From the simple, utilitarian log cabins of frontier lore to modern luxury living, log homes have been part of the American landscape for over two centuries. Because log homes are synonymous with America’s pioneering roots, they are more than just a type of construction – they conjure an emotional reaction and nostalgia for a simpler time in a way that no other form of housing can. The National Association of Home Builders has designated July as National Log Home Month to celebrate these timeless homes.
Seven presidents have been log cabin residents – most notably Abraham Lincoln. However, a log home can be more than a simple cabin. Today’s log homes can be as complex, versatile and luxurious as your imagination allows. They can include the latest amenities and options to fit your lifestyle, such as: open floor plans, multimedia rooms, master suites, garages and more. With hundreds of log home producers in the U.S. and Canada vying for business, when it comes to design, the sky’s the limit for today’s consumer.
There are two distinct kinds of logs that make up most homes today. Milled logs that are precut to fit a particular home design are the most popular choice, with 90% of homes constructed with this technique. The other 10% use handcrafted logs, which are debarked and cut into the right size and shaped by hand. While logs from a mill can be identified by their uniform shape and size, handcrafted logs will vary, giving them that signature rustic appearance.
Kind to the Environment and the Wallet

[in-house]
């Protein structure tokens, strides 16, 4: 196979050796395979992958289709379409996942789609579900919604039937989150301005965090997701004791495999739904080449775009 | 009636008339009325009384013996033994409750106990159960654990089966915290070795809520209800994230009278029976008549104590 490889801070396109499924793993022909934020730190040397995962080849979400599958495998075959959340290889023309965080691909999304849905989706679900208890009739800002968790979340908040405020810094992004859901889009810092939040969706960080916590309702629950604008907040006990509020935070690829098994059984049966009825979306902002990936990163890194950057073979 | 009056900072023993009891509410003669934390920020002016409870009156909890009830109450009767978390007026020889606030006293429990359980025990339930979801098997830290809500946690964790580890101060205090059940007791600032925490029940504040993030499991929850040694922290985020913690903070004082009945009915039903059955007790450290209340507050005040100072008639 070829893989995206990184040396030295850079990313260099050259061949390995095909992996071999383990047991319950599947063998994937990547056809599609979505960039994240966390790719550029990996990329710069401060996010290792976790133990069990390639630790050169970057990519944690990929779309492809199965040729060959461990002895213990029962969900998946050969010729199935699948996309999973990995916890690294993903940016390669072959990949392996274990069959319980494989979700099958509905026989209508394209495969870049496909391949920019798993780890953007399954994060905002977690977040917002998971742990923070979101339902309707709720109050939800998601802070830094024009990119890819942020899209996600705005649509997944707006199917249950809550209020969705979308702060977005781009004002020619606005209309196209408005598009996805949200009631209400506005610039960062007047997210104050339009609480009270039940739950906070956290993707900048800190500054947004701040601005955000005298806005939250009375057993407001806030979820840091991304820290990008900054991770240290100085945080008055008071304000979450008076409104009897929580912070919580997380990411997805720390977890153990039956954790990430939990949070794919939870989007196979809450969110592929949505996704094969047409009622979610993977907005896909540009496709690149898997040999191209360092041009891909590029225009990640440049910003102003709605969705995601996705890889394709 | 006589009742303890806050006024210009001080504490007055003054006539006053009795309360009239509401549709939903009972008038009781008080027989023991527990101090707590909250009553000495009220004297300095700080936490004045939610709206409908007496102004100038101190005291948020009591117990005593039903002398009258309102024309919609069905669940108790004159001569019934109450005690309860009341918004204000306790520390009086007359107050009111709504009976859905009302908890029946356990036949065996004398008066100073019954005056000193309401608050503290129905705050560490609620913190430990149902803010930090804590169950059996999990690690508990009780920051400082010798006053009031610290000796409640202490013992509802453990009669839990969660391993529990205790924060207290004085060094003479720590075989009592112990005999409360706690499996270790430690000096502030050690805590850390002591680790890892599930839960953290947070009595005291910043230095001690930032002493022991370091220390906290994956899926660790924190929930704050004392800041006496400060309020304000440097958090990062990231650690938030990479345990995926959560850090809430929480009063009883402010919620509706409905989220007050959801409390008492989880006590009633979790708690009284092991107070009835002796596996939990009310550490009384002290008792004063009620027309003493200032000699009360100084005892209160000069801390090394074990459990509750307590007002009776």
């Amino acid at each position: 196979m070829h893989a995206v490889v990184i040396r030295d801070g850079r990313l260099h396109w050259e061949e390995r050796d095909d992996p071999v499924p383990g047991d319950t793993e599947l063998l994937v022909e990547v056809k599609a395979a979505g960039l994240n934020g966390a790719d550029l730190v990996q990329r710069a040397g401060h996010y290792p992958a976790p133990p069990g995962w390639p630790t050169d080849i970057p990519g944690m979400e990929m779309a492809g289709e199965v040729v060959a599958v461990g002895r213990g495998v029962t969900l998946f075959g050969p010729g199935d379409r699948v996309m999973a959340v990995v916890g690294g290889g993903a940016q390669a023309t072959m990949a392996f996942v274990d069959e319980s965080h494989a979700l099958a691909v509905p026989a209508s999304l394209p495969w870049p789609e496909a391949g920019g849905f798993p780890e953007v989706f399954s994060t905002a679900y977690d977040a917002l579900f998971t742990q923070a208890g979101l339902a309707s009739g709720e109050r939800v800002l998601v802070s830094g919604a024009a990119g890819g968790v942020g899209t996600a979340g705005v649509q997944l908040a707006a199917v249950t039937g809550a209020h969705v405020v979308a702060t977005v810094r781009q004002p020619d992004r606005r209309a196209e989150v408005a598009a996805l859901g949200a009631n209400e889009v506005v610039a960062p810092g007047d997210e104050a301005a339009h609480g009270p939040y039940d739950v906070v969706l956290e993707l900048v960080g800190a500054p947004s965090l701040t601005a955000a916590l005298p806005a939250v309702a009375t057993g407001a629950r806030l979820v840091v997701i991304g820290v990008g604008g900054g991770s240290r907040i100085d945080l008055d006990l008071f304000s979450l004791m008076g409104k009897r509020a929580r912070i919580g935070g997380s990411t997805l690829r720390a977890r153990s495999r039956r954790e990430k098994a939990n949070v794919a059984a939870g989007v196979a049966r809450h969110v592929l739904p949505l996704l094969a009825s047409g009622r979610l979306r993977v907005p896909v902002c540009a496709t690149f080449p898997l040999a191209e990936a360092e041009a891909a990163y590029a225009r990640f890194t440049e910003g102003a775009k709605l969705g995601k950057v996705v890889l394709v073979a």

What many don’t realize is that log home construction is also one of the most efficient ways to build. For example, log home construction earns points for certifying to the ICC 700 National Green Building Standard for the many ways it saves energy and protects the environment.
Full logs are one of the greenest ways to build. Waste is kept at a minimum during the milling process since manufacturers use all portions of the log. The wood that isn’t used for the home is made into mulch or wood scraps that become the raw material used in carvings and other home products. And the log home manufacturing industry is a staunch supporter of reforestation, typically funding the planting of an average of six trees for every one they fell.
Log homes can be sold as kits or packages with the bulk of building materials delivered at one time. This method reduces fuel costs and carbon emissions compared to traditional site building. Additionally, pre-cut log home packages go up quickly and leave less waste on the job site than conventional construction.
From a livability perspective, modern log homes are highly energy efficient when constructed and sealed properly. Full log walls have something no stick-framed home can claim – thermal mass. Like a stone that’s been left in the sun for a few hours and then brought indoors, logs soak up the heat energy during the day and release heat slowly and evenly, using less energy over the life of the home.
In the winter, thermal mass can help reduce heating bills significantly. In the summer, the conditioned air inside the home doesn’t pass through the logs easily and stays right where it should, ensuring the comfort of those inside. In fact, homes built with solid log walls are typically 2.5% to 15% more energy efficient than standard stick-frame construction, according to a study by the National Association of Home Builders.
And finally, if off-gassing and living among manmade materials are a concern, you won’t have nearly as much of that in a log home. These houses are about as natural as you can get. And they are as striking as they are efficient.
For more information on local log home builders, contact the Chippewa Valley Home Builders Association at (715) 835-2526 or visit www.cvhomebuilders.com.
Christina Thrun is the Executive Officer for the Chippewa Valley Home Builders Association. Articles for our Blogs are often submitted by members of the Chippewa Valley Home Builders Association. For more information or to submit an article, please contact Jen at 715-835-2526 or email firstname.lastname@example.org.